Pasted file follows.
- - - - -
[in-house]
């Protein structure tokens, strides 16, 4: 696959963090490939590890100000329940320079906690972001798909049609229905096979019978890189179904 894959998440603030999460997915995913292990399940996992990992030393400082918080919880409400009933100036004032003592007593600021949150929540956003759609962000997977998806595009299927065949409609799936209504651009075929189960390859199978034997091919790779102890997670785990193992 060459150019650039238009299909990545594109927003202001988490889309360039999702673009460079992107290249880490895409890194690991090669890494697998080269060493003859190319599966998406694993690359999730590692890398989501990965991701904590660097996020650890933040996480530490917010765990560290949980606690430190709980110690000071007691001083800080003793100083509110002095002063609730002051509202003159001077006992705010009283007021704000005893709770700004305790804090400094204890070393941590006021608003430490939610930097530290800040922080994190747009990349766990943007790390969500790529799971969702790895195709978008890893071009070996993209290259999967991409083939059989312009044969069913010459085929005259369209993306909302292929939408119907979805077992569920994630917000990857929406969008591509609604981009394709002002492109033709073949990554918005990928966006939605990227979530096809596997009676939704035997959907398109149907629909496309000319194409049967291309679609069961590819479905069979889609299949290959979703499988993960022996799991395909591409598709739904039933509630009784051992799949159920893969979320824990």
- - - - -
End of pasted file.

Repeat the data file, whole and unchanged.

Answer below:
[in-house]
């Protein structure tokens, strides 16, 4: 696959963090490939590890100000329940320079906690972001798909049609229905096979019978890189179904 894959998440603030999460997915995913292990399940996992990992030393400082918080919880409400009933100036004032003592007593600021949150929540956003759609962000997977998806595009299927065949409609799936209504651009075929189960390859199978034997091919790779102890997670785990193992 060459150019650039238009299909990545594109927003202001988490889309360039999702673009460079992107290249880490895409890194690991090669890494697998080269060493003859190319599966998406694993690359999730590692890398989501990965991701904590660097996020650890933040996480530490917010765990560290949980606690430190709980110690000071007691001083800080003793100083509110002095002063609730002051509202003159001077006992705010009283007021704000005893709770700004305790804090400094204890070393941590006021608003430490939610930097530290800040922080994190747009990349766990943007790390969500790529799971969702790895195709978008890893071009070996993209290259999967991409083939059989312009044969069913010459085929005259369209993306909302292929939408119907979805077992569920994630917000990857929406969008591509609604981009394709002002492109033709073949990554918005990928966006939605990227979530096809596997009676939704035997959907398109149907629909496309000319194409049967291309679609069961590819479905069979889609299949290959979703499988993960022996799991395909591409598709739904039933509630009784051992799949159920893969979320824990």